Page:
Covered bonds were not immune from the effects of the financial crisis but did prove more resilient to severe market stress and, with European Central Bank (ECB) support, have recovered faster than other wholesale funding instruments, such as asset-backed securities and unsecured bank debt. The relative resilience of covered bonds is to be expected: the dual recourse and cover pool replacement provisions put covered bond investors in a better position than those holding asset-backed securities and unsecured debt. The European mortgages that typically back covered bonds also became less distressed than the US mortgages that backed many US residential mortgage-backed securities (RMBS). Nonetheless, despite providing more safety to investors, covered bond issuers' access to debt markets became seriously disrupted during the crisis, suggesting that the robustness of covered bonds should not be overstated.
Before the financial crisis, European covered bonds traded at a very small margin over the benchmark reference euro swap rate, with little variation according to where in Europe they were issued. These spreads widened substantially after the collapse of Lehman Brothers in September 2008, and market conditions deteriorated further in subsequent months; spreads for German and French covered bonds peaked at around 100 and 140 basis points respectively in early 2009, while spreads for Spanish covered bonds peaked at around 180 basis points. Furthermore, issuance in primary markets stalled and liquidity became poor. At the same time, however, equivalent spreads for unsecured bank debt in the euro area rose by a lot more, peaking at about 250 basis points on average in 2009, while spreads for prime RMBS peaked at around 500 basis points.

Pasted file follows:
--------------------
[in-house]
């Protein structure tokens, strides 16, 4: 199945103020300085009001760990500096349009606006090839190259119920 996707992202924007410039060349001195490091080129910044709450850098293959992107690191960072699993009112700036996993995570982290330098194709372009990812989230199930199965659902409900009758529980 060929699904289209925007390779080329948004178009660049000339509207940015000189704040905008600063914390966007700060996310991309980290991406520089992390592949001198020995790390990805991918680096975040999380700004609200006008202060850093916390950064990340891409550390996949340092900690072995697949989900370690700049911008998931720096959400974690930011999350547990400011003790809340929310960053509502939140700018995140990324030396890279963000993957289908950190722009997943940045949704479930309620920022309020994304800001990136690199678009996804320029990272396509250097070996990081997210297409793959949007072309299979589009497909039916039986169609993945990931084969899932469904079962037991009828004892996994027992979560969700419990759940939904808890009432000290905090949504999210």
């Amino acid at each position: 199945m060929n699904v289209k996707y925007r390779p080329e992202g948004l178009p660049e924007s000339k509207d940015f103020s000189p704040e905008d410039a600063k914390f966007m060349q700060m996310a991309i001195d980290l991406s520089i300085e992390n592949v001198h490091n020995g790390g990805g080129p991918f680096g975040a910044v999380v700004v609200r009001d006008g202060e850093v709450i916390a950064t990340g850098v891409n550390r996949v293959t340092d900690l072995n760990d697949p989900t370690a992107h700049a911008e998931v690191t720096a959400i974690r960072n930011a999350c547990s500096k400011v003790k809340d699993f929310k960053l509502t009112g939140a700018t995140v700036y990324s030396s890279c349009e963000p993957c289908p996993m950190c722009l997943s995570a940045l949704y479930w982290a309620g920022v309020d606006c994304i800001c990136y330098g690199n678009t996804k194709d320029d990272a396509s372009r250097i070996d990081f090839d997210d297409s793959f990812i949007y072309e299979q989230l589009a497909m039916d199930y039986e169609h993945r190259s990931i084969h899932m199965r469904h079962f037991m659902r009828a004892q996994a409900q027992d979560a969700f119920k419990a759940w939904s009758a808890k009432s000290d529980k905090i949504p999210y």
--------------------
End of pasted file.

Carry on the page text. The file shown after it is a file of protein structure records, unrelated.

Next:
The disruptions to covered bond markets prompted the ECB in May 2009 to put in place a program to purchase up to €60 billion of European covered bonds in the primary and secondary markets. This program was completed in June 2010. The aim of the program was to improve funding conditions for institutions issuing covered bonds, and to improve liquidity in the secondary market. The program largely achieved its goals: covered bond spreads narrowed substantially after the program was announced, while total gross issuance of covered bonds in 2010 increased by 20 per cent from 2009, to over €350 billion, a near-record amount. Issuance since the start of this year has also been at a record pace.
The net effect of increased covered bond issuance on banks' funding costs is uncertain. By committing bank assets to secure payments on covered bonds, unsecured senior bonds as well as more junior debt securities are effectively lowered in rank, so investors in them might demand higher returns to the extent that the impact on credit quality of those securities is perceived as material. Total wholesale funding costs therefore might not fall. European banks currently face higher costs of issuing senior debt, but it is not clear how much of the increase stems from the record pace of covered bond issuance, versus investor concerns about recent European Union proposals to change the treatment of senior debt of a distressed bank. Depositors are also subordinated, but are partly protected from this risk by deposit insurance schemes. While recognising that covered bonds subordinate other claims, banks argue that, provided issuance is not excessive, the capacity to issue covered bonds provides access to an additional and more robust source of funding.